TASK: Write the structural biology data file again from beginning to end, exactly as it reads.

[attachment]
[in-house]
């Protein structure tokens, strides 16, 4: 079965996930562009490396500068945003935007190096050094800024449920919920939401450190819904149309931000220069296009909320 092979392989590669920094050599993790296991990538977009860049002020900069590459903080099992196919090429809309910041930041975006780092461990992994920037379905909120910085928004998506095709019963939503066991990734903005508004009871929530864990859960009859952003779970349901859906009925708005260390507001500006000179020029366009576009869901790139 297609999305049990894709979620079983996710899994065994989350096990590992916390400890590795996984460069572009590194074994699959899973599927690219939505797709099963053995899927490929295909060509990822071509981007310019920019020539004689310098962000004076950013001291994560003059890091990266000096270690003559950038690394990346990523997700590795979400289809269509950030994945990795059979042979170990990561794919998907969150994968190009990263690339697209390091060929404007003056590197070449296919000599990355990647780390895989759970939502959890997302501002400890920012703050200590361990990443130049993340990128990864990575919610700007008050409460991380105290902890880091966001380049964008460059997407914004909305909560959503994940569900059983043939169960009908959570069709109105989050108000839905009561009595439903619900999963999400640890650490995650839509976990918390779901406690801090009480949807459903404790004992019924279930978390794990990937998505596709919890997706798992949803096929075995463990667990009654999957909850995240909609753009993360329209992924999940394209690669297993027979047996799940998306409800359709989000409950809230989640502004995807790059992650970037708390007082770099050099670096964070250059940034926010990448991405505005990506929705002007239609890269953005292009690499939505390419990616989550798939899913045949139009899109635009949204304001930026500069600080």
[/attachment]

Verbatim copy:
[in-house]
């Protein structure tokens, strides 16, 4: 079965996930562009490396500068945003935007190096050094800024449920919920939401450190819904149309931000220069296009909320 092979392989590669920094050599993790296991990538977009860049002020900069590459903080099992196919090429809309910041930041975006780092461990992994920037379905909120910085928004998506095709019963939503066991990734903005508004009871929530864990859960009859952003779970349901859906009925708005260390507001500006000179020029366009576009869901790139 297609999305049990894709979620079983996710899994065994989350096990590992916390400890590795996984460069572009590194074994699959899973599927690219939505797709099963053995899927490929295909060509990822071509981007310019920019020539004689310098962000004076950013001291994560003059890091990266000096270690003559950038690394990346990523997700590795979400289809269509950030994945990795059979042979170990990561794919998907969150994968190009990263690339697209390091060929404007003056590197070449296919000599990355990647780390895989759970939502959890997302501002400890920012703050200590361990990443130049993340990128990864990575919610700007008050409460991380105290902890880091966001380049964008460059997407914004909305909560959503994940569900059983043939169960009908959570069709109105989050108000839905009561009595439903619900999963999400640890650490995650839509976990918390779901406690801090009480949807459903404790004992019924279930978390794990990937998505596709919890997706798992949803096929075995463990667990009654999957909850995240909609753009993360329209992924999940394209690669297993027979047996799940998306409800359709989000409950809230989640502004995807790059992650970037708390007082770099050099670096964070250059940034926010990448991405505005990506929705002007239609890269953005292009690499939505390419990616989550798939899913045949139009899109635009949204304001930026500069600080």